The gang decided to hide out at the Little Bohemia Lodge in northern Wisconsin. The owner of the lodge managed to get word to the authorities. FBI agents were dispatched to the scene.

As the agents approached the lodge, the owner’s dogs began to bark. Since the dogs barked incessantly, their warning was ignored by the gang. A few minutes later, a car approached the agents. Thinking that the gangsters were inside, they opened fire in an attempt to shoot out the tires. Shooting high, which often happens when firing on full auto, they hit all of the occupants of the car, and killed one of them. To make matters worse, they had the wrong guys. Dillinger and his crew were still inside the lodge.

Barking dogs you can ignore, but submachinegun fire will get your attention every time. Dillinger and the boys heard the shots and knew that the heat was on. They opened fire on the agents from the lodge. After throwing some hot lead at the G-men, the gang bolted for the door. Dillinger and two of his guys turned one way and made a clean getaway. Nelson turned the other way, and wound up at a nearby house in a car with the owner of the lodge and a neighbor.

A car containing two of the FBI agents and a local constable approached Nelson. Nelson pointed his gun at them, and ordered them out of the car. When they complied, Nelson shot all three of them. Agent W. Carter Baum was killed; Agent J. C. Newman and local constable Carl Christensen were injured.

The final tally: two dead (one lawman and one innocent bystander), four injured (two lawmen and two bystanders), no gangsters in custody.

Further reading:

Crime Museum — John Dillinger

FBI History–Famous Cases: John Dillinger

FBI History–Famous Cases: “Baby Face” Nelson

FBI History–Hall of Honor: W. Carter Baum

Website for the Little Bohemia Lodge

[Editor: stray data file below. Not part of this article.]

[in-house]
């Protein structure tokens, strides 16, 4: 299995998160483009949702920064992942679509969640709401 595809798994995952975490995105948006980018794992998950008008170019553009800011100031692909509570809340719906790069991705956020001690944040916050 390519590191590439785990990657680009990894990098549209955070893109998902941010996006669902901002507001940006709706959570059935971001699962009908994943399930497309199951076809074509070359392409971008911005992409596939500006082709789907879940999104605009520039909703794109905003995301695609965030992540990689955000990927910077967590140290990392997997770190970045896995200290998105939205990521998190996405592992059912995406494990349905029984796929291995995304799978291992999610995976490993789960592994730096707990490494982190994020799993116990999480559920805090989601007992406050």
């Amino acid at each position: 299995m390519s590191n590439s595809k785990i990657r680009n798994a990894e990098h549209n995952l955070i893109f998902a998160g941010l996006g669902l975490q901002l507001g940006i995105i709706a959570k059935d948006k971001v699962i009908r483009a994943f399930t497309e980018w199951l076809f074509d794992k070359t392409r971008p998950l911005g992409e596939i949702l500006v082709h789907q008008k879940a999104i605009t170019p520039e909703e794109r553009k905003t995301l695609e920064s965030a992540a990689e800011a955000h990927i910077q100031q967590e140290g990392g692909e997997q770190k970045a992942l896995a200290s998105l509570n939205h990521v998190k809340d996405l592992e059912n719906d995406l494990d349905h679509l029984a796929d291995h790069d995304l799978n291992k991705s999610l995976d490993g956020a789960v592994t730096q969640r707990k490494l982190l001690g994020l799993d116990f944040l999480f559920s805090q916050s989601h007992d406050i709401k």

this day in crime history: april 19, 1995


On this date in 1995, a terrorist bomb was detonated outside the federal building in Oklahoma City, killing 168 people, including 19 children under the age of six. Almost 700 people were injured.

An hour and a half after the bombing, an Oklahoma State Trooper pulled over a car that did not have a license plate. The driver, Timothy McVeigh, was arrested for unlawfully carrying a weapon. McVeigh was soon linked to the bombing by forensic evidence. The investigation led to accomplices Terry Nichols, Michael Fortier, and Fortier’s wife Lori. McVeigh, Nichols and Fortier met while they were in the Army. They were motivated by the deadly raid on the Branch Davidian compound in Waco, TX by the FBI in 1993. The bombing took place on the anniversary of the raid.

McVeigh and Nichols were both convicted of murder and conspiracy. McVeigh was sentenced to death. He was executed by lethal injection on June 11, 2001. Nichols was sentenced to life without possibility of parole. He is currently housed at the Administrative Maximum (ADX) facility at the Florence Federal Correctional Complex in Florence, CO.

Michael Fortier agreed to testify against McVeigh and Nichols in exchange for immunity for his wife and a lighter sentence for him. He was sentenced to 12 years in prison and a $75,000 fine. He was released after 10 1/2 years and disappeared into the witness protection program.

Some people believe that there were more people involved with the bombing. Theories include involvement by members of militia groups and middle eastern terrorists. The FBI dismisses these theories and considers the case closed.

Further reading:

Oklahoma City Memorial & Museum

Wikipedia – Oklahoma City bombing

Were There More OKC Conspirators?: The Elohim City Connection (Presents evidence of militia group involvement in the bombing)

JaynaDavis.com – From Middle America To The Middle East (Presents evidence of a Middle Eastern connection to the bombing)